August 18, 2017

Meaningful Measures | Assessment

Measuring outcomes can be a vital aid to justifying library work to voters, funders, and stakeholders—as well as determining strategic direction—but it can also be overwhelming.

Willie Miller | Movers & Shakers 2016 – Innovators

For Willie Miller, informatics and journalism librarian at Indiana University–Purdue University Indianapolis (IUPUI), Valentine’s Day has become a stealth data-gathering operation. He calls it “guerrilla assessment,” and it has transformed the university library (UL).

Assessing the Ambivalent Liaison | Peer to Peer Review

The drumbeat of assessment has become the cadence of higher education. In libraries, as with any organization, the managerial drive for metrics is reflexive. How do we know if we’re winning? How can we prove it to the boss?

Outcomes, Impacts, and Indicators

The Impact Survey was first used in 2009 to help gather data for the Opportunity for All study reports, conducted by the University of Washington’s iSchool with assistance from the Bill & Melinda Gates Foundation. Libraries were enlisted to connect to a web survey, the results of which were used to augment responses gathered through a telephone-based poll. To our surprise and delight, we gathered more than 45,000 survey responses in just ten weeks, with about 400 libraries participating. Even more delightful was finding that libraries were using the data from Opportunity for All as well as the reports of Impact Survey results from their own ­communities.

Change for Researchers’ Sake | Not Dead Yet

If there’s one word I’d choose as the single most repeated term in libraries over the course of my career (thus far) it would be “change.” And that word has usually had a good connotation for me, since I’ve always figured that if you’re going to change something, you’re going to change it for the better. But now… I’m not so sure.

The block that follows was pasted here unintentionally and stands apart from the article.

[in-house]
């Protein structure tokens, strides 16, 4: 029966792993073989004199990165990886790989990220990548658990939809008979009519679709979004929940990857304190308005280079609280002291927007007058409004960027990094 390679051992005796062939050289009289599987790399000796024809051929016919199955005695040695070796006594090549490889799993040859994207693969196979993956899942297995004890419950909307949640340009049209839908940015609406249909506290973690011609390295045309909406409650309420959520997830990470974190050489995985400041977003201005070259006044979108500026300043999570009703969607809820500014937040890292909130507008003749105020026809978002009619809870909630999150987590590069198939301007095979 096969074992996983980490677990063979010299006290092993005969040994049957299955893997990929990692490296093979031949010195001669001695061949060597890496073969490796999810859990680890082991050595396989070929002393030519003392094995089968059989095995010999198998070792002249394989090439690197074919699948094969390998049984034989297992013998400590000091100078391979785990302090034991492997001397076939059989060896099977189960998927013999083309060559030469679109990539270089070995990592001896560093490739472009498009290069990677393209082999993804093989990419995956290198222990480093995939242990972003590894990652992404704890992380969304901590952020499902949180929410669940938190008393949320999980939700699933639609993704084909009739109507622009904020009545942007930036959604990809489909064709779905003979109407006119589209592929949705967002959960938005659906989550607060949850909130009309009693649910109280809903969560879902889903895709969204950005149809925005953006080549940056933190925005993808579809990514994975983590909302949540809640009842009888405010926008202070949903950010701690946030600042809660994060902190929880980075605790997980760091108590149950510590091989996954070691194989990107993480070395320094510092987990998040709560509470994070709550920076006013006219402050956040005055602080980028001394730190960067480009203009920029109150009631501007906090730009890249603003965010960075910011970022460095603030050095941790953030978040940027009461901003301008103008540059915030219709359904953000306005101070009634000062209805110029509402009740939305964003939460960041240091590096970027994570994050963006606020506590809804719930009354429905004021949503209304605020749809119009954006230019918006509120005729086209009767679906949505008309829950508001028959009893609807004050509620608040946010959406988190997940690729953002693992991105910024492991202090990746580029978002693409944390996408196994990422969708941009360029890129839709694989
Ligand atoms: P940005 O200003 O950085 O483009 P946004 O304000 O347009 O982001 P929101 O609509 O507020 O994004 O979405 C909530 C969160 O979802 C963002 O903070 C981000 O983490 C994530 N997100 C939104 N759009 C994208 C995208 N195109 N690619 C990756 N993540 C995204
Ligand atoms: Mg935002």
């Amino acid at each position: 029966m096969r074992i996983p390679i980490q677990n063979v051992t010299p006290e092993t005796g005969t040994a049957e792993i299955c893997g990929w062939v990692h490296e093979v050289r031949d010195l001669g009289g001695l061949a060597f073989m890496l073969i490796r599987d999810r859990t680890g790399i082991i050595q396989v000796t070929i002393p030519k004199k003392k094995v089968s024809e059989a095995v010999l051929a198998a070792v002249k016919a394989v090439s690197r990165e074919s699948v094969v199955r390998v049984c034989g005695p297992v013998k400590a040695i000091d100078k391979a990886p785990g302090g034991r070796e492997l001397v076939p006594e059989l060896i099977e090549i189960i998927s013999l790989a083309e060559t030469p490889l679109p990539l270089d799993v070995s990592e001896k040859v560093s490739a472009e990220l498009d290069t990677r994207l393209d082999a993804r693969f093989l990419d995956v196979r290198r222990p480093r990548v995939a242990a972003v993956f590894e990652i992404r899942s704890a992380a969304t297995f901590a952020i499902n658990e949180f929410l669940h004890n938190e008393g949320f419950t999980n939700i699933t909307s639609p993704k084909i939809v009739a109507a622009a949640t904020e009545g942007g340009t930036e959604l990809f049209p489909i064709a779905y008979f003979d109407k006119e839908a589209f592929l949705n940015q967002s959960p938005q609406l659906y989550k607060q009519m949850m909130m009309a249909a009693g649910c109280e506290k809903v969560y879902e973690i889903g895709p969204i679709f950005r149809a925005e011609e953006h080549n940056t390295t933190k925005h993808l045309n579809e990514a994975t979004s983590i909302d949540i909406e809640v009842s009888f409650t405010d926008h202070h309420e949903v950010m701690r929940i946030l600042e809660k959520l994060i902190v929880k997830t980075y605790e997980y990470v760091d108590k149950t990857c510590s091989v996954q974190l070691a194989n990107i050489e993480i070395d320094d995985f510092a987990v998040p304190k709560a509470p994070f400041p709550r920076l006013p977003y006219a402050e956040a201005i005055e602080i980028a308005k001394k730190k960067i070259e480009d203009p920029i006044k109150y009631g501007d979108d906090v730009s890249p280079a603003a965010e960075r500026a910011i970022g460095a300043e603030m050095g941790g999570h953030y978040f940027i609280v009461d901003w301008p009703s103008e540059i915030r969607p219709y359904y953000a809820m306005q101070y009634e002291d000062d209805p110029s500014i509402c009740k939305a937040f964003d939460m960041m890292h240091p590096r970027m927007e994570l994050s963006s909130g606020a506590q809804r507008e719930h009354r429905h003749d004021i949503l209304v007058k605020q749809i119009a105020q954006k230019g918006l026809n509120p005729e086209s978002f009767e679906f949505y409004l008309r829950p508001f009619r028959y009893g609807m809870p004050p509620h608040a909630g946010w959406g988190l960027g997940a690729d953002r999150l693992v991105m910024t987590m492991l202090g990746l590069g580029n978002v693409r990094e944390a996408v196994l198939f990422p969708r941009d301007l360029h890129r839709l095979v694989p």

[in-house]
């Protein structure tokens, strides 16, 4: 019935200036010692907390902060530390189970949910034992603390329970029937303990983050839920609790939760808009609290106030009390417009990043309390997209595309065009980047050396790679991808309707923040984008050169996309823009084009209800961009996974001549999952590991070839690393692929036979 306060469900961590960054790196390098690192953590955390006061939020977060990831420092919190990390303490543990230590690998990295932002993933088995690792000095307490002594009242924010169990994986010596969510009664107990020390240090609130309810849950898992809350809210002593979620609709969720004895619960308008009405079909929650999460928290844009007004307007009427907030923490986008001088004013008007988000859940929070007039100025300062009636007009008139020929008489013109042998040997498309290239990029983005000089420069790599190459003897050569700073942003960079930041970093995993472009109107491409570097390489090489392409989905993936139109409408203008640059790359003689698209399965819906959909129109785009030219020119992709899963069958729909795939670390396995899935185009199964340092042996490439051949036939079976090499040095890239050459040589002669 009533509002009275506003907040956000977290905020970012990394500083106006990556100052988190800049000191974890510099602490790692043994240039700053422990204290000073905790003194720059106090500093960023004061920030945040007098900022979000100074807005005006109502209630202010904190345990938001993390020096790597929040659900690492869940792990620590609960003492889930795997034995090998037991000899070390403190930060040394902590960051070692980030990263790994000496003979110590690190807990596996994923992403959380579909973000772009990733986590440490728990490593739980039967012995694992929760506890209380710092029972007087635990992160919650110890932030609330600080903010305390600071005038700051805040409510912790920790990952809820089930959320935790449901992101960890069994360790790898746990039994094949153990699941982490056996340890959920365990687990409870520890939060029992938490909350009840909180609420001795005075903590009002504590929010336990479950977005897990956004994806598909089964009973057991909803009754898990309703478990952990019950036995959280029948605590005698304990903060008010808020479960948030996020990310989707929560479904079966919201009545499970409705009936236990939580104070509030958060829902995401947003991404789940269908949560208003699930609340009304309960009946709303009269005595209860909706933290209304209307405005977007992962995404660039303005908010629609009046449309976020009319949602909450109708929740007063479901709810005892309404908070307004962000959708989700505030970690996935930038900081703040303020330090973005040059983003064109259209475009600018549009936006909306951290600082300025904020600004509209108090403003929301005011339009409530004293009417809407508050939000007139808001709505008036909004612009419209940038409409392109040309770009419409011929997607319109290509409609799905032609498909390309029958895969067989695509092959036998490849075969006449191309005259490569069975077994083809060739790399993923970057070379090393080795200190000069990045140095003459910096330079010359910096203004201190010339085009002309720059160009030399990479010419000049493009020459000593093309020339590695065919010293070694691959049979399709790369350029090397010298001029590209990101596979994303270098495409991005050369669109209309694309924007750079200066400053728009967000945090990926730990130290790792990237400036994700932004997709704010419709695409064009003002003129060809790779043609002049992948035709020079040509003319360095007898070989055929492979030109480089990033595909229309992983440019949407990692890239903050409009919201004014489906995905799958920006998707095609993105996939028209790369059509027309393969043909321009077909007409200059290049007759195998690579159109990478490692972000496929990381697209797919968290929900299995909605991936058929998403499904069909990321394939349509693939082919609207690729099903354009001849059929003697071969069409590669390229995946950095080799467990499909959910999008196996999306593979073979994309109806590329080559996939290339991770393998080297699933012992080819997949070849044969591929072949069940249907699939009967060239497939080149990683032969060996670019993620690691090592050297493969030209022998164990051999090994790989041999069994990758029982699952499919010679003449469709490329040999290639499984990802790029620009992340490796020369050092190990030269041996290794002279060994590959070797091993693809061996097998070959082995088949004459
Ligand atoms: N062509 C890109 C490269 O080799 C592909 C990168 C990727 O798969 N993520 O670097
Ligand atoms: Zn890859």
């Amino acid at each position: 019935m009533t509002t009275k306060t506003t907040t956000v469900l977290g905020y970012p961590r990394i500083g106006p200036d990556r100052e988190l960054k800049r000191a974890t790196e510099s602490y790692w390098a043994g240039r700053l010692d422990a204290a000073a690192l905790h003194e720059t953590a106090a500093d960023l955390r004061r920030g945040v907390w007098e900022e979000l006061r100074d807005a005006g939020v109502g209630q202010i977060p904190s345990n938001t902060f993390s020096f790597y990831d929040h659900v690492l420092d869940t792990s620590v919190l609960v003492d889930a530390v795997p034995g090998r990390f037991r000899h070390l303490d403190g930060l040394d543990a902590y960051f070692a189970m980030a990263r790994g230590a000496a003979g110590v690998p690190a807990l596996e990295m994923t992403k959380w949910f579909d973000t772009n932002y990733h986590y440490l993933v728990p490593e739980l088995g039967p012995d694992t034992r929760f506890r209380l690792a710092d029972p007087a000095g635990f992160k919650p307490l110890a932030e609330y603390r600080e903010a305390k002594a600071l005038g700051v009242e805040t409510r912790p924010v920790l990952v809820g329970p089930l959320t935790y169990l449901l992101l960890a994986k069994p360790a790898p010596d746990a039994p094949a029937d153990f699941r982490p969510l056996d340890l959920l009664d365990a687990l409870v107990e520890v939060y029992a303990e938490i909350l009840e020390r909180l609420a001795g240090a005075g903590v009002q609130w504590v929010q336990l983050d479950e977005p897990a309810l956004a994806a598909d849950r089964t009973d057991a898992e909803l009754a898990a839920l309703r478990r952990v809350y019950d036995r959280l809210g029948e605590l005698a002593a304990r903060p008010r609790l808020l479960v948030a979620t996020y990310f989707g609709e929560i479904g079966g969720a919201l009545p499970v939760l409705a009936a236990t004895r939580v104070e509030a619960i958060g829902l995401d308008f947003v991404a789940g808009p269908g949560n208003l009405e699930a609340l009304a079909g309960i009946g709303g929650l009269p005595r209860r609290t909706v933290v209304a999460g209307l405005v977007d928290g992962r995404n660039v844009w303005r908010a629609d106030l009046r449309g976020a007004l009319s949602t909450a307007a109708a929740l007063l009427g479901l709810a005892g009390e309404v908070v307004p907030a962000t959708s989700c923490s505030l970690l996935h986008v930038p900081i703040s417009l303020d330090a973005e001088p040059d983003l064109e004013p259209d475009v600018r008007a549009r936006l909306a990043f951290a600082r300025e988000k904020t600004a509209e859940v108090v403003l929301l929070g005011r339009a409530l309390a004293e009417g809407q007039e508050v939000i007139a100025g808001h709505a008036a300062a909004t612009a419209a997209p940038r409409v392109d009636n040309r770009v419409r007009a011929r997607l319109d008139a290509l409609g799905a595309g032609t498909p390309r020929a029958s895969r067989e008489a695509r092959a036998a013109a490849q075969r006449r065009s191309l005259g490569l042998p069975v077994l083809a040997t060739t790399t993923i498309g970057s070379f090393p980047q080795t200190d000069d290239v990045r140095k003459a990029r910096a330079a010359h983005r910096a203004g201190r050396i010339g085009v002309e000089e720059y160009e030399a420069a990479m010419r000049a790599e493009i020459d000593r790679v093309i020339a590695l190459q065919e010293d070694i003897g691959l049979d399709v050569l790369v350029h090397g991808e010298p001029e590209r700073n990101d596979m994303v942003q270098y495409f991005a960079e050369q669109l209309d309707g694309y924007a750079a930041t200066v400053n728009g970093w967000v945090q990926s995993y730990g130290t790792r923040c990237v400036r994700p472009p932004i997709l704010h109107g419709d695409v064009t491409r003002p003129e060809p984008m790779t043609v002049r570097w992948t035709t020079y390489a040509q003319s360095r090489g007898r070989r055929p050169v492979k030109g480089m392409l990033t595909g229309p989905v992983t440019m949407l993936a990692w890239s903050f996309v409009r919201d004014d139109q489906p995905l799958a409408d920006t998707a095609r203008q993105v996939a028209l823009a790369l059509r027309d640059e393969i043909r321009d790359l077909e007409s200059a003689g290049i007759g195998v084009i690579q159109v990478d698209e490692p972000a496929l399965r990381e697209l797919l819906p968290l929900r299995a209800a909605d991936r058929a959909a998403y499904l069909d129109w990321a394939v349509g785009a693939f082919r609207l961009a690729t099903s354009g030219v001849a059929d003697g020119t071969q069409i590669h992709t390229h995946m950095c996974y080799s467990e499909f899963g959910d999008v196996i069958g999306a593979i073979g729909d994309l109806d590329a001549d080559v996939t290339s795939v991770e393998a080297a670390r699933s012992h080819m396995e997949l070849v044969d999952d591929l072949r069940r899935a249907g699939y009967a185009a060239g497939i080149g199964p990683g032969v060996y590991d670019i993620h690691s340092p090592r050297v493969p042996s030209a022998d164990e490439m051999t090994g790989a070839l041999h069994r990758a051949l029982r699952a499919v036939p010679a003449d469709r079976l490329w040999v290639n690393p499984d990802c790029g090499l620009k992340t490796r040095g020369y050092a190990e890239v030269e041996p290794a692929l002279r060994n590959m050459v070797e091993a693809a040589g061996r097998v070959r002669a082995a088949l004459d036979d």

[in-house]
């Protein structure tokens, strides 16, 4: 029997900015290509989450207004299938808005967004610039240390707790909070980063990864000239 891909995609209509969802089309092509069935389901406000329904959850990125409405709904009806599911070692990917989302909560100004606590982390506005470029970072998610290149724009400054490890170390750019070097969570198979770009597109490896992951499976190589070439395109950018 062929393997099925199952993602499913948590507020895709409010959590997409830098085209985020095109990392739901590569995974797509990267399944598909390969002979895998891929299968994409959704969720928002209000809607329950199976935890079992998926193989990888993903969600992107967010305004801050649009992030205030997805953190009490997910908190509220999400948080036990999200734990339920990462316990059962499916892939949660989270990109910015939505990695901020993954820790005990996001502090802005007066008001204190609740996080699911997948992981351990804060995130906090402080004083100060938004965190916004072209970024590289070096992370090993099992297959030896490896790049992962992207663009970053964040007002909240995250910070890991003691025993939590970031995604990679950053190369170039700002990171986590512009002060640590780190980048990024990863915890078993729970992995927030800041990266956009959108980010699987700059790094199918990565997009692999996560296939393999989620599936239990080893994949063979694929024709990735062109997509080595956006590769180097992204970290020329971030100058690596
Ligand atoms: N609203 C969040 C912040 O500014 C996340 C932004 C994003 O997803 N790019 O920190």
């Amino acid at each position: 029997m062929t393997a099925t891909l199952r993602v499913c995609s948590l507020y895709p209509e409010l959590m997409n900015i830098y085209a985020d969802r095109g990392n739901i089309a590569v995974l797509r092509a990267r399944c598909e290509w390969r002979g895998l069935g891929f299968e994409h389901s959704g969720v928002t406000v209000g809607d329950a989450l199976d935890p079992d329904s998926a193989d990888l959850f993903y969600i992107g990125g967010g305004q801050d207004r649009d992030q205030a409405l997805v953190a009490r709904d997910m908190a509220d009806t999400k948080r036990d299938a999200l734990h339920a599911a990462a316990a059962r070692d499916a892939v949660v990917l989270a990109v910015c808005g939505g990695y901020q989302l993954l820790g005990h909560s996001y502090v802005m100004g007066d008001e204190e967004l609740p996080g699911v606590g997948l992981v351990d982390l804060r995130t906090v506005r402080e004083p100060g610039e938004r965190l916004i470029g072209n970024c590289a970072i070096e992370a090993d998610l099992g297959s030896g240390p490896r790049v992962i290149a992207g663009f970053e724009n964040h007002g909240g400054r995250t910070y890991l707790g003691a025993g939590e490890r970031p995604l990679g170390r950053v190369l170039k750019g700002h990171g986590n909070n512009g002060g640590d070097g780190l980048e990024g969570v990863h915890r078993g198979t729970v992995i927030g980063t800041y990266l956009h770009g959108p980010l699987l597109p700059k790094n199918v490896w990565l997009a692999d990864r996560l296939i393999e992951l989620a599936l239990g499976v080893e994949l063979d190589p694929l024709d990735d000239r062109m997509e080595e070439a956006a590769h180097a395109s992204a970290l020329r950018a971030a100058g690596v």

What Gets You Going and Keeps You Going? | Not Dead Yet

A recent mailing from my library school alma mater (SUNY Albany) brought with it the realization that I’ve been a librarian for quite a long time (36 years and 6 months, to be precise, but who’s counting…), and yet, I feel about my work now very much as I did in my first job as a part-time reference librarian at Union College.

Data & Assessment in Academic Libraries – A free, three-part webcast series, developed in collaboration with ER&L

A free, three-part webcast series, developed in collaboration with ER&L

Building on last year’s Data-Driven Academic Libraries series of webcasts, Data & Assessment in Academic Libraries will focus on projects that range across various service points. Starting with an in-depth focus on qualitative measures used in libraries, the series will move into how data is being used in innovative ways to inform and make changes in information literacy and reference, and then conclude by looking at measures that impact collection development and discovery decisions in the digital environment.

CUNY Helps Libraries Take Stock

On June 6, the City University of New York (CUNY) held its first library assessment conference. Called Reinventing Libraries: Reinventing Assessment, the event grew from its initial target of 100 attendees to almost twice that many, and positive feedback from many attendees included calls for the conference to be repeated, or even turn into an annual event. Several recurring themes became leit motifs running throughout the day: turning from an emphasis on exclusively quantitative to qualitative assessment, libraries partnering with faculty on instruction, and the intersection of outcomes measurement and predictive analytics in a new granular portrait of individual students’ library use.

Library Assessment as Check Mark | Not Dead Yet

Here’s an issue about which I’ve been hearing from colleagues quite a lot lately—that of libraries undertaking and carrying out assessment methods and then ignoring or “trumping” the findings by doing what they wanted to do in the first place, but putting a “check mark” next to assessment in their mental (or literal) to do lists, indicating, “yep, did that!” My thought in such cases is: well, no, you didn’t do that!

What’s Counted and What Counts | Peer to Peer Review

Driven by the demands for assessment and presumably the need for statistics to prove our worth, there’s a tendency to link the importance and appreciation of the library to individual interactions with librarians. Students come to reference desks, chat us up, meet in our offices, each one counted, each one destined to be a tick mark in a spreadsheet somewhere proving how useful we are. That might be why librarians occasionally bemoan lower transaction statistics or the lack of students lined up at the reference desk. Fewer reference questions could mean the students need us less. For a lot of assessment, if it can’t be counted, it doesn’t count.